A little spring cleaning could do you some good. As the Highland Park police discovered, you might come upon a little piece of history, and we're not talking about the dust that's been collecting since last spring.
In 1966, Rabbi Arnold Jacob Wolf invited Rev. Martin Luther King to speak at Congregation Solel. The historic event created plenty of controversy in the politically turbulent era, and both local and state police were in full force.
Sadly, the Highland Park synagogue had no evidence to commemorate the influential civil-rights leader's visit.
But a few years ago, the local police department began preparing for a move to a new building. Several old neglected documents were rediscovered, including a half-dozen black-and-white photos of Rev. King at Solel, probably taken for surveillance purposes.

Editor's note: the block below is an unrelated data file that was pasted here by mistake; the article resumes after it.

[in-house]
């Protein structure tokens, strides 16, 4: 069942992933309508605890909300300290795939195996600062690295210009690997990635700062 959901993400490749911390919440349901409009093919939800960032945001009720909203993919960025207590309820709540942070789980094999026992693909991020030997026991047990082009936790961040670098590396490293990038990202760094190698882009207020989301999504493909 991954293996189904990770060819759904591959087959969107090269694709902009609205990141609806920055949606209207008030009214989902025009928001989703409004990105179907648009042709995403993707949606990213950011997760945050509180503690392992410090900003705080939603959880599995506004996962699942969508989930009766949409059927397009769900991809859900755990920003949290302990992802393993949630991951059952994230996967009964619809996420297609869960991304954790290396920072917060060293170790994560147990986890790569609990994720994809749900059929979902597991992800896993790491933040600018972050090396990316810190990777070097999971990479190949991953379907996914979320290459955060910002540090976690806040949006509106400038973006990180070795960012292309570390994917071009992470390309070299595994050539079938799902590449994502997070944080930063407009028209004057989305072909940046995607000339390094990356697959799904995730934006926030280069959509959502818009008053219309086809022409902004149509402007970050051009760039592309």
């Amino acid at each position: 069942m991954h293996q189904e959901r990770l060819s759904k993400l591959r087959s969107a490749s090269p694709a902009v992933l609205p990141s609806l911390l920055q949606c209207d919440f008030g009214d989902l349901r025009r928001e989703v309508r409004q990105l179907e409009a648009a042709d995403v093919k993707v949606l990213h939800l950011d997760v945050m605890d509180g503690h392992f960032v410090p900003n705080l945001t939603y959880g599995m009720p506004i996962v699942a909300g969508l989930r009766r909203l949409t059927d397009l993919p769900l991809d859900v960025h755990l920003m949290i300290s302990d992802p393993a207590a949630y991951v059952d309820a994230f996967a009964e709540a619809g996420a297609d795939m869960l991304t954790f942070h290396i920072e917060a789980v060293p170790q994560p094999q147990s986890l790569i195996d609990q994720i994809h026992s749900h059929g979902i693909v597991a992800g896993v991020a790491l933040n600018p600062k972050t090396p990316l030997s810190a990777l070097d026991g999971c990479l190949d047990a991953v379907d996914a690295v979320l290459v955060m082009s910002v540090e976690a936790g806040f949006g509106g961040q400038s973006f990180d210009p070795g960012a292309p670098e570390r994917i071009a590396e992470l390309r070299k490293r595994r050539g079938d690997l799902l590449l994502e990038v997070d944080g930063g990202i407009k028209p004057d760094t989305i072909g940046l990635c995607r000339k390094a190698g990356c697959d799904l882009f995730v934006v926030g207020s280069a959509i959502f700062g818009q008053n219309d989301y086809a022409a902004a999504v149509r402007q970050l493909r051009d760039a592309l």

"These photos turned up when we were cleaning out files," Leigh Delaney, executive assistant to the chief and the department's resident historian, told the Tribune. "With everybody knowing that I am such a big history buff, they were given to me."
Delaney filed them away for safekeeping.
In January, she read a Tribune article about King's visit to the synagogue. When she discovered that the sanctuary had no photos to mark the event, she quickly made copies.
"We had pretty much given up hope of ever finding any photos from his visit," said Sharon Diaz, executive director of the congregation. "It was a wonderful gift."
The photos will be featured in a community newsletter.
Matt Bartosik, editor of Off the Rocks' next issue, doubts he would find anything valuable in the back of his closet.